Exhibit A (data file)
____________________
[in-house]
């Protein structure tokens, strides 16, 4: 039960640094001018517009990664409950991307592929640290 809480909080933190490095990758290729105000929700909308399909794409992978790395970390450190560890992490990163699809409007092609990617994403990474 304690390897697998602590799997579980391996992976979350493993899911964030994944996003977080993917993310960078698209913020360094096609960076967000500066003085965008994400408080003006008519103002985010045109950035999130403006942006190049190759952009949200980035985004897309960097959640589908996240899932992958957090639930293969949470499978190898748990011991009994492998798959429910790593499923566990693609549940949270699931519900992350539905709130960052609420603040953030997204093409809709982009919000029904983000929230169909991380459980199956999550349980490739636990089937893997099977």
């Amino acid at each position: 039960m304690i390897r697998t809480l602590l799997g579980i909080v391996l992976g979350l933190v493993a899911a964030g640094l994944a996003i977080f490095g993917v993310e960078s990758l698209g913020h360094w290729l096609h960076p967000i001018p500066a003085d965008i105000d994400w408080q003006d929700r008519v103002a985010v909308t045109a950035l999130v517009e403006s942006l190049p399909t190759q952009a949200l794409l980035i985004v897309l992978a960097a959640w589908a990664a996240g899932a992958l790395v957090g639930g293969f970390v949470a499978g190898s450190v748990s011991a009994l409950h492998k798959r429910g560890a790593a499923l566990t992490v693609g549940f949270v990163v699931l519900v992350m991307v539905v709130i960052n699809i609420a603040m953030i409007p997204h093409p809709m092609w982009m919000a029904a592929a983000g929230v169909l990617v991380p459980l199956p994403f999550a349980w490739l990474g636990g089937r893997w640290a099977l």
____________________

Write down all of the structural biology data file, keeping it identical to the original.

[in-house]
């Protein structure tokens, strides 16, 4: 039960640094001018517009990664409950991307592929640290 809480909080933190490095990758290729105000929700909308399909794409992978790395970390450190560890992490990163699809409007092609990617994403990474 304690390897697998602590799997579980391996992976979350493993899911964030994944996003977080993917993310960078698209913020360094096609960076967000500066003085965008994400408080003006008519103002985010045109950035999130403006942006190049190759952009949200980035985004897309960097959640589908996240899932992958957090639930293969949470499978190898748990011991009994492998798959429910790593499923566990693609549940949270699931519900992350539905709130960052609420603040953030997204093409809709982009919000029904983000929230169909991380459980199956999550349980490739636990089937893997099977």
């Amino acid at each position: 039960m304690i390897r697998t809480l602590l799997g579980i909080v391996l992976g979350l933190v493993a899911a964030g640094l994944a996003i977080f490095g993917v993310e960078s990758l698209g913020h360094w290729l096609h960076p967000i001018p500066a003085d965008i105000d994400w408080q003006d929700r008519v103002a985010v909308t045109a950035l999130v517009e403006s942006l190049p399909t190759q952009a949200l794409l980035i985004v897309l992978a960097a959640w589908a990664a996240g899932a992958l790395v957090g639930g293969f970390v949470a499978g190898s450190v748990s011991a009994l409950h492998k798959r429910g560890a790593a499923l566990t992490v693609g549940f949270v990163v699931l519900v992350m991307v539905v709130i960052n699809i609420a603040m953030i409007p997204h093409p809709m092609w982009m919000a029904a592929a983000g929230v169909l990617v991380p459980l199956p994403f999550a349980w490739l990474g636990g089937r893997w640290a099977l």